Adelaide smart city dream closer as Gig City plan unveiled
Adelaide will become the first Gig City in Australia.
The South Australian government has pledged AUD$4.65 million (£2.59m) to connect the capital city’s technological workspaces with up to ultra fast internet service this year.
Speeds of up to 10 gigabits per second will be achievable if businesses invested in additional end-user technology.
The project supports the Adelaide City Council plan to become one of the world’s first Smart Cities.
Lord Mayor Martin Haese said building a stronger internet service would be a key step towards Adelaide realising its smart city ambition.
“Data is the currency of the 21st century. If we were to have a city, which had quantifiably faster data speed than the rest of the nation, without at this moment pre-empting what the technological solution would be, what would that do to attracting business to Adelaide,” he said.
“It would attract entrepreneurs and start-ups to Adelaide. It would attract large corporates to Adelaide."
Rob Fitzpatrick, the CEO of the Australian Information Industry Association, said being a Gig City will offer businesses internet speeds of up to 100-times the Australian national average.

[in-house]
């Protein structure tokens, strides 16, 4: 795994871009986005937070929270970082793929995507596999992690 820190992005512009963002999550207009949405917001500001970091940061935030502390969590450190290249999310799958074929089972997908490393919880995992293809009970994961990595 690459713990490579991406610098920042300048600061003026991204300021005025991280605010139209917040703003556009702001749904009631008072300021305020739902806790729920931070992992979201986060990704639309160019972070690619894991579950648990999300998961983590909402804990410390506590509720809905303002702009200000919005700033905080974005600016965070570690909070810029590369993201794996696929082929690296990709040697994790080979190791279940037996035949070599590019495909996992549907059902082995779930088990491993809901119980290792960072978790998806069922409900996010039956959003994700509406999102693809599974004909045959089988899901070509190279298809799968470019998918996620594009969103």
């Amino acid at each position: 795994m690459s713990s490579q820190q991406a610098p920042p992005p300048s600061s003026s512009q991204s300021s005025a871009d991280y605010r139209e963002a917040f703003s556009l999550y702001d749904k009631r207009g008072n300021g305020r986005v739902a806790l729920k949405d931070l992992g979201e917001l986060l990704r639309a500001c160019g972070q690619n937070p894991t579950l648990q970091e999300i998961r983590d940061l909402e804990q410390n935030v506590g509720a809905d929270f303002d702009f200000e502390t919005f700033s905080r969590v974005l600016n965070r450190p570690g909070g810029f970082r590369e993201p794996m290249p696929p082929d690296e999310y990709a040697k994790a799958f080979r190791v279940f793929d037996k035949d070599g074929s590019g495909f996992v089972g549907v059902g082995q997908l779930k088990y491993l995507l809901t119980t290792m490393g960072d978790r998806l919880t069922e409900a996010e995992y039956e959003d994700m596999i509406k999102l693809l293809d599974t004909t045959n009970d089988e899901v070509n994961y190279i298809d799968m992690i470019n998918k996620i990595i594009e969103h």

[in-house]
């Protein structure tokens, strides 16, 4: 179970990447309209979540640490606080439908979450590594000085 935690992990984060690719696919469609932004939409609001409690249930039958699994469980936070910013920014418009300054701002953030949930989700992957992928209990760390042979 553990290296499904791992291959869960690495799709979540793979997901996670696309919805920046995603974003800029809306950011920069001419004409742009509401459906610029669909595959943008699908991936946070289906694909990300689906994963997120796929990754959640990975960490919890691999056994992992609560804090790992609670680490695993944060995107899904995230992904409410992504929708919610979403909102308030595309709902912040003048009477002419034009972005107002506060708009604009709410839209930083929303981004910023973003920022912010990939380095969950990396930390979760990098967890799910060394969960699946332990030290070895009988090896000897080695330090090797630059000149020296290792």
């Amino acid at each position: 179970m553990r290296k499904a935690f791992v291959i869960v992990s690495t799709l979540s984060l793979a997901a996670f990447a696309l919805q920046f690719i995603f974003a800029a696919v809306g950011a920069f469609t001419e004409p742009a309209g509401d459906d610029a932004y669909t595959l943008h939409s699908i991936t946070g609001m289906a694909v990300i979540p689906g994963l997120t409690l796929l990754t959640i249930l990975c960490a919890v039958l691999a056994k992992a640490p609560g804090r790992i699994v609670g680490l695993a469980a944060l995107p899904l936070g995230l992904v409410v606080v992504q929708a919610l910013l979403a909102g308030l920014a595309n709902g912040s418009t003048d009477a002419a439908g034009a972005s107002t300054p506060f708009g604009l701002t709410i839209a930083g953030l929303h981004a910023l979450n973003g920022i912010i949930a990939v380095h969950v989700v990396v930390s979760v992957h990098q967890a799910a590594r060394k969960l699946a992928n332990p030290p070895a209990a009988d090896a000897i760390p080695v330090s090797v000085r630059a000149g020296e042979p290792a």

“The need for speed will be more and more important as we transform into a digital economy. With increased broadband comes more innovation, more jobs, and greater economic growth," he said.
“It’s not just the big end of town or research institutions that will benefit. Small businesses and start-ups drive a significant part of our economy and going digital provides them an opportunity to create new business models, improve efficiency, and get closer to the customer.
“Australia is currently lagging the rest of the world in delivery of true high-speed broadband.
"By establishing Adelaide as part of the Gig City network, the South Australian government has put a clear stake in the ground that they are serious about catching up and attracting investment, driving innovation, and generating real economic and social benefits for the state."
South Australian Treasurer Tom Koutsantonis said the high-speed internet connections would also help drive innovation.
“By giving tech start-ups and other businesses access to ultra-fast internet we can help them grow faster and attract entrepreneurs to South Australia,” Koutsantonis said.